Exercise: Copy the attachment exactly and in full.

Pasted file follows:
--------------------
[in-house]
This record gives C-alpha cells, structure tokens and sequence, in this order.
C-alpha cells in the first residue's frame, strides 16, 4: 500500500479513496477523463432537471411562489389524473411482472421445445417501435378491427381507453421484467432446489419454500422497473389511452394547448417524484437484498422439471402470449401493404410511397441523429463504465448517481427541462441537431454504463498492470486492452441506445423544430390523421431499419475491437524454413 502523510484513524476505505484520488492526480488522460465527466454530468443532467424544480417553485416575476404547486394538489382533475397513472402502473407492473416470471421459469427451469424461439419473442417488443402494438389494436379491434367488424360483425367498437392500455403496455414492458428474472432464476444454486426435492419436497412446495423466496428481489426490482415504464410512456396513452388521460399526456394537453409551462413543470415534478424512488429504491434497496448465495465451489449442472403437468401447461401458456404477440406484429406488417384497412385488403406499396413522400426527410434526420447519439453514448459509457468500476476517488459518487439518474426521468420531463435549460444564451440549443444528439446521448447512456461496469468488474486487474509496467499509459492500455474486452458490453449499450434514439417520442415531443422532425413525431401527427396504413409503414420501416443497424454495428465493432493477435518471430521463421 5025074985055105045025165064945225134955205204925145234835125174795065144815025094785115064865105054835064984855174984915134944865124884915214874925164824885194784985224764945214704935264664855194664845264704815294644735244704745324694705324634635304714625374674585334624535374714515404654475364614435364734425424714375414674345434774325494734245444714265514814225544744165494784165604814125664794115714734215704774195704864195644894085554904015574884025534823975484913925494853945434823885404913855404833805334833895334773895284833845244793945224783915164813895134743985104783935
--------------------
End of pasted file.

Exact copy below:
[in-house]
This record gives C-alpha cells, structure tokens and sequence, in this order.
C-alpha cells in the first residue's frame, strides 16, 4: 500500500479513496477523463432537471411562489389524473411482472421445445417501435378491427381507453421484467432446489419454500422497473389511452394547448417524484437484498422439471402470449401493404410511397441523429463504465448517481427541462441537431454504463498492470486492452441506445423544430390523421431499419475491437524454413 502523510484513524476505505484520488492526480488522460465527466454530468443532467424544480417553485416575476404547486394538489382533475397513472402502473407492473416470471421459469427451469424461439419473442417488443402494438389494436379491434367488424360483425367498437392500455403496455414492458428474472432464476444454486426435492419436497412446495423466496428481489426490482415504464410512456396513452388521460399526456394537453409551462413543470415534478424512488429504491434497496448465495465451489449442472403437468401447461401458456404477440406484429406488417384497412385488403406499396413522400426527410434526420447519439453514448459509457468500476476517488459518487439518474426521468420531463435549460444564451440549443444528439446521448447512456461496469468488474486487474509496467499509459492500455474486452458490453449499450434514439417520442415531443422532425413525431401527427396504413409503414420501416443497424454495428465493432493477435518471430521463421 5025074985055105045025165064945225134955205204925145234835125174795065144815025094785115064865105054835064984855174984915134944865124884915214874925164824885194784985224764945214704935264664855194664845264704815294644735244704745324694705324634635304714625374674585334624535374714515404654475364614435364734425424714375414674345434774325494734245444714265514814225544744165494784165604814125664794115714734215704774195704864195644894085554904015574884025534823975484913925494853945434823885404913855404833805334833895334773895284833845244793945224783915164813895134743985104783935